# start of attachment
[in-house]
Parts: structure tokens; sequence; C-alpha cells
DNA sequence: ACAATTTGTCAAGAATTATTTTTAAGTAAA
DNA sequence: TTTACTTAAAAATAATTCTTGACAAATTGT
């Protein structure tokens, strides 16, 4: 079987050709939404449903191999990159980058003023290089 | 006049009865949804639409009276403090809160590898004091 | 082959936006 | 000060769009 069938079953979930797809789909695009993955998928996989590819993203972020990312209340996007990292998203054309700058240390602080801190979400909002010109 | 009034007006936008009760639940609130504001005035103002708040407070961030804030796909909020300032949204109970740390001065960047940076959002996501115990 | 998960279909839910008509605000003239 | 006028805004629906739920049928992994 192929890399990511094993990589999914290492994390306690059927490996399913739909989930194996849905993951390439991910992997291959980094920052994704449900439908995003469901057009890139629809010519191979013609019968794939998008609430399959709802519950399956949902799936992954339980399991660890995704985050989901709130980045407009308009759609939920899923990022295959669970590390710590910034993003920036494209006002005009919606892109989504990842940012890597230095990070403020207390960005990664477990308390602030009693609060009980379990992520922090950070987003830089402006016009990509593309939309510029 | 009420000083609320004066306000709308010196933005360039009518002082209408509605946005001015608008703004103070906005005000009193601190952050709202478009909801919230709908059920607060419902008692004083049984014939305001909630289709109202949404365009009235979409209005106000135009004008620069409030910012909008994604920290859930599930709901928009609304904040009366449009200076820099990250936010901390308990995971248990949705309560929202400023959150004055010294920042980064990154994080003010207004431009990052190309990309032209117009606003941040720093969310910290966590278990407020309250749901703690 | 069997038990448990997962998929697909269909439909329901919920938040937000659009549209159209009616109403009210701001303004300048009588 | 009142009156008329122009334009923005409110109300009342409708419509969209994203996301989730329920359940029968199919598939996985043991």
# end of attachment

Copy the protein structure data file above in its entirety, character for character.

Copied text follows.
[in-house]
Parts: structure tokens; sequence; C-alpha cells
DNA sequence: ACAATTTGTCAAGAATTATTTTTAAGTAAA
DNA sequence: TTTACTTAAAAATAATTCTTGACAAATTGT
């Protein structure tokens, strides 16, 4: 079987050709939404449903191999990159980058003023290089 | 006049009865949804639409009276403090809160590898004091 | 082959936006 | 000060769009 069938079953979930797809789909695009993955998928996989590819993203972020990312209340996007990292998203054309700058240390602080801190979400909002010109 | 009034007006936008009760639940609130504001005035103002708040407070961030804030796909909020300032949204109970740390001065960047940076959002996501115990 | 998960279909839910008509605000003239 | 006028805004629906739920049928992994 192929890399990511094993990589999914290492994390306690059927490996399913739909989930194996849905993951390439991910992997291959980094920052994704449900439908995003469901057009890139629809010519191979013609019968794939998008609430399959709802519950399956949902799936992954339980399991660890995704985050989901709130980045407009308009759609939920899923990022295959669970590390710590910034993003920036494209006002005009919606892109989504990842940012890597230095990070403020207390960005990664477990308390602030009693609060009980379990992520922090950070987003830089402006016009990509593309939309510029 | 009420000083609320004066306000709308010196933005360039009518002082209408509605946005001015608008703004103070906005005000009193601190952050709202478009909801919230709908059920607060419902008692004083049984014939305001909630289709109202949404365009009235979409209005106000135009004008620069409030910012909008994604920290859930599930709901928009609304904040009366449009200076820099990250936010901390308990995971248990949705309560929202400023959150004055010294920042980064990154994080003010207004431009990052190309990309032209117009606003941040720093969310910290966590278990407020309250749901703690 | 069997038990448990997962998929697909269909439909329901919920938040937000659009549209159209009616109403009210701001303004300048009588 | 009142009156008329122009334009923005409110109300009342409708419509969209994203996301989730329920359940029968199919598939996985043991």